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Introduction to content security policy

By Mike West
Originally published June 15, 2012


Provides an overview of Content Security Policy (CSP)


Caution: This article discusses APIs that are not yet fully standardized and still in flux. Be cautious when using experimental APIs in your own projects.

The web’s security model is rooted in the same origin policy.

Code from should only have access to’s data, and should certainly never be allowed access. Each origin is kept isolated from the rest of the web, giving developers a safe sandbox in which to build and play. In theory, this is perfectly brilliant. In practice, attackers have found clever ways to subvert the system.

Cross-site scripting (XSS) attacks, for example, bypass the same origin policy by tricking a site into delivering malicious code along with the intended content. This is a huge problem, as browsers trust all of the code that shows up on a page as being legitimately part of that page’s security origin. The XSS Cheat Sheet is an old but representative cross-section of the methods an attacker might use to violate this trust by injecting malicious code. If an attacker successfully injects any code at all, it’s pretty much game over: user session data is compromised and information that should be kept secret is exfiltrated to The Bad Guys™. We’d obviously like to prevent that if possible.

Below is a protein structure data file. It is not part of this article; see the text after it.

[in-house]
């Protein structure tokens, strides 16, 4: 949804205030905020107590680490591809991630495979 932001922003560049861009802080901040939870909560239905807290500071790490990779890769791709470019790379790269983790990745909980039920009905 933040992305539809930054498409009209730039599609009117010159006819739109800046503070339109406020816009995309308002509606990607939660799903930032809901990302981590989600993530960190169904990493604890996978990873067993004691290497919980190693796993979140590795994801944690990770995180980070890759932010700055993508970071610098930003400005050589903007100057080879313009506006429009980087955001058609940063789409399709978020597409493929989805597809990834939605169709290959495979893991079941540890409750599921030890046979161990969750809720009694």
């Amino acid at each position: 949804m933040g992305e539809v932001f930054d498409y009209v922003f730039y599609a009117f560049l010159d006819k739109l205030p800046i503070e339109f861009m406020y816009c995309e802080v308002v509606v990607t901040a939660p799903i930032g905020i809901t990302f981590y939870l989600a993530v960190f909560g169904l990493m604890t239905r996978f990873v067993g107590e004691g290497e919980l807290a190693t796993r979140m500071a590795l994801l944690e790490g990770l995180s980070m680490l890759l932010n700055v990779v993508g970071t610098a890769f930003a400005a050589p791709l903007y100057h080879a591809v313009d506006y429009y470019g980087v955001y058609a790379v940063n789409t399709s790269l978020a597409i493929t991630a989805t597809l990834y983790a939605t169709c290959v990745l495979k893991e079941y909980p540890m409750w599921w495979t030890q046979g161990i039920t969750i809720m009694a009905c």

This tutorial highlights one promising new defense that can significantly reduce the risk and impact of XSS attacks in modern browsers: Content Security Policy (CSP).

Source Whitelists

The core issue exploited by XSS attacks is the browser’s inability to distinguish between script that’s intended to be part of your application, and script that’s been maliciously injected by a third-party. For example, the Google +1 button at the top of this article loads and executes code from in the context of this page’s origin. We trust that code, but we can’t expect the browser to figure out on it’s own that code from is awesome, while code from probably isn’t. The browser happily downloads and executes any code a page requests, regardless of source.

Instead of blindly trusting everything that a server delivers, CSP defines the Content-Security-Policy HTTP header that allows you to create a whitelist of sources of trusted content, and instructs the browser to only execute or render resources from those sources. Even if an attacker can find a hole through which to inject script, the script won’t match the whitelist, and therefore won’t be executed.

Since we trust to deliver valid code, and we trust ourselves to do the same, let’s define a policy that only allows script to execute when it comes from one of those two sources:

Content-Security-Policy: script-src 'self'

Simple, right? As you probably guessed, script-src is a directive that controls a set of script-related privileges for a specific page. We’ve specified 'self' as one valid source of script, and as another. The browser will dutifully download and execute JavaScript from over HTTPS, as well as from the current page’s origin.